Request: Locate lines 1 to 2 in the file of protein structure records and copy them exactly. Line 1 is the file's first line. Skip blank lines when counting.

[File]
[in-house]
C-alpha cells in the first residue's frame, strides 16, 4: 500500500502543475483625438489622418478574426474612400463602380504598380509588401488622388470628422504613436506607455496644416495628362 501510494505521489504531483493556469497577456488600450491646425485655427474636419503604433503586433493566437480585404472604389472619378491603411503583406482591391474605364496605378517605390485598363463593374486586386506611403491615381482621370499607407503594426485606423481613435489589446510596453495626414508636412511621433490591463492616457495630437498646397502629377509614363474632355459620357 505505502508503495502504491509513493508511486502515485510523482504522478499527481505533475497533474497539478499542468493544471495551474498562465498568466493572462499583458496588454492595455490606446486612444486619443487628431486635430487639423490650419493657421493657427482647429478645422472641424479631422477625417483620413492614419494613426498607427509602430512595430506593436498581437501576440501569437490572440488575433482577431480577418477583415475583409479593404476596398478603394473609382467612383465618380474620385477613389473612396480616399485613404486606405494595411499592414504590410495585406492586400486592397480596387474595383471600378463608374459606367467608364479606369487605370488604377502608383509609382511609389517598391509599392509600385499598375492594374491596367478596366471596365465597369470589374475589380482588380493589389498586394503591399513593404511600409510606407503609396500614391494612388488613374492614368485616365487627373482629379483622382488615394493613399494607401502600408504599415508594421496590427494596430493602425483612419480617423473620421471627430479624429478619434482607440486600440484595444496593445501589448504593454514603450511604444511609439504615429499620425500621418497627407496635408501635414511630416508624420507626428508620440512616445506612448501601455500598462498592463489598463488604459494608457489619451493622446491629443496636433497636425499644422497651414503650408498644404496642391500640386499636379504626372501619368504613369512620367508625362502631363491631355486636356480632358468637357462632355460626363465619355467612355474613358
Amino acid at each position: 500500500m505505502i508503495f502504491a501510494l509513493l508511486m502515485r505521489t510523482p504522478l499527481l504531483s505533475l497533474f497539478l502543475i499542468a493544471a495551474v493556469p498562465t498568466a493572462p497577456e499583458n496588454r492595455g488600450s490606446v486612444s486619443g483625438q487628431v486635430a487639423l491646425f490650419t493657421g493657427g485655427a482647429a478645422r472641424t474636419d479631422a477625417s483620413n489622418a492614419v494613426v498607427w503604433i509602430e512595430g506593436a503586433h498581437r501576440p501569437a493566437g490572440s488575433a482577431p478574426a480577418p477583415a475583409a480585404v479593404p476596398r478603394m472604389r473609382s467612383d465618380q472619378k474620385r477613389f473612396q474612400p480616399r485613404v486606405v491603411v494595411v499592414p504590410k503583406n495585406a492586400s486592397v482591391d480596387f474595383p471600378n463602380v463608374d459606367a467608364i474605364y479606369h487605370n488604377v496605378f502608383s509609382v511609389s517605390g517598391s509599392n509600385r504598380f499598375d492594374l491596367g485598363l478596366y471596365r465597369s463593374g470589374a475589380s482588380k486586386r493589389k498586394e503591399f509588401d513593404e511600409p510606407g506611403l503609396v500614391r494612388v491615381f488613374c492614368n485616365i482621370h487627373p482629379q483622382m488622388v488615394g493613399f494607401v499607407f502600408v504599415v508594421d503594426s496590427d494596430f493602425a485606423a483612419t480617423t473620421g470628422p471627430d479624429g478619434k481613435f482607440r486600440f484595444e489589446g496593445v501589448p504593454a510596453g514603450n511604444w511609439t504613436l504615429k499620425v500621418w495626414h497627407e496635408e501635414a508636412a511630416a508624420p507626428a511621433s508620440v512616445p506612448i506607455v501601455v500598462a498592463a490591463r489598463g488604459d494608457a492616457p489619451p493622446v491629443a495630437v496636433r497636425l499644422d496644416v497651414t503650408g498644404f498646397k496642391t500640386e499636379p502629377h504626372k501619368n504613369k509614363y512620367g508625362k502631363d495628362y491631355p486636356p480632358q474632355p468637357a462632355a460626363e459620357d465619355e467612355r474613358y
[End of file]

[in-house]
C-alpha cells in the first residue's frame, strides 16, 4: 500500500502543475483625438489622418478574426474612400463602380504598380509588401488622388470628422504613436506607455496644416495628362 501510494505521489504531483493556469497577456488600450491646425485655427474636419503604433503586433493566437480585404472604389472619378491603411503583406482591391474605364496605378517605390485598363463593374486586386506611403491615381482621370499607407503594426485606423481613435489589446510596453495626414508636412511621433490591463492616457495630437498646397502629377509614363474632355459620357 505505502508503495502504491509513493508511486502515485510523482504522478499527481505533475497533474497539478499542468493544471495551474498562465498568466493572462499583458496588454492595455490606446486612444486619443487628431486635430487639423490650419493657421493657427482647429478645422472641424479631422477625417483620413492614419494613426498607427509602430512595430506593436498581437501576440501569437490572440488575433482577431480577418477583415475583409479593404476596398478603394473609382467612383465618380474620385477613389473612396480616399485613404486606405494595411499592414504590410495585406492586400486592397480596387474595383471600378463608374459606367467608364479606369487605370488604377502608383509609382511609389517598391509599392509600385499598375492594374491596367478596366471596365465597369470589374475589380482588380493589389498586394503591399513593404511600409510606407503609396500614391494612388488613374492614368485616365487627373482629379483622382488615394493613399494607401502600408504599415508594421496590427494596430493602425483612419480617423473620421471627430479624429478619434482607440486600440484595444496593445501589448504593454514603450511604444511609439504615429499620425500621418497627407496635408501635414511630416508624420507626428508620440512616445506612448501601455500598462498592463489598463488604459494608457489619451493622446491629443496636433497636425499644422497651414503650408498644404496642391500640386499636379504626372501619368504613369512620367508625362502631363491631355486636356480632358468637357462632355460626363465619355467612355474613358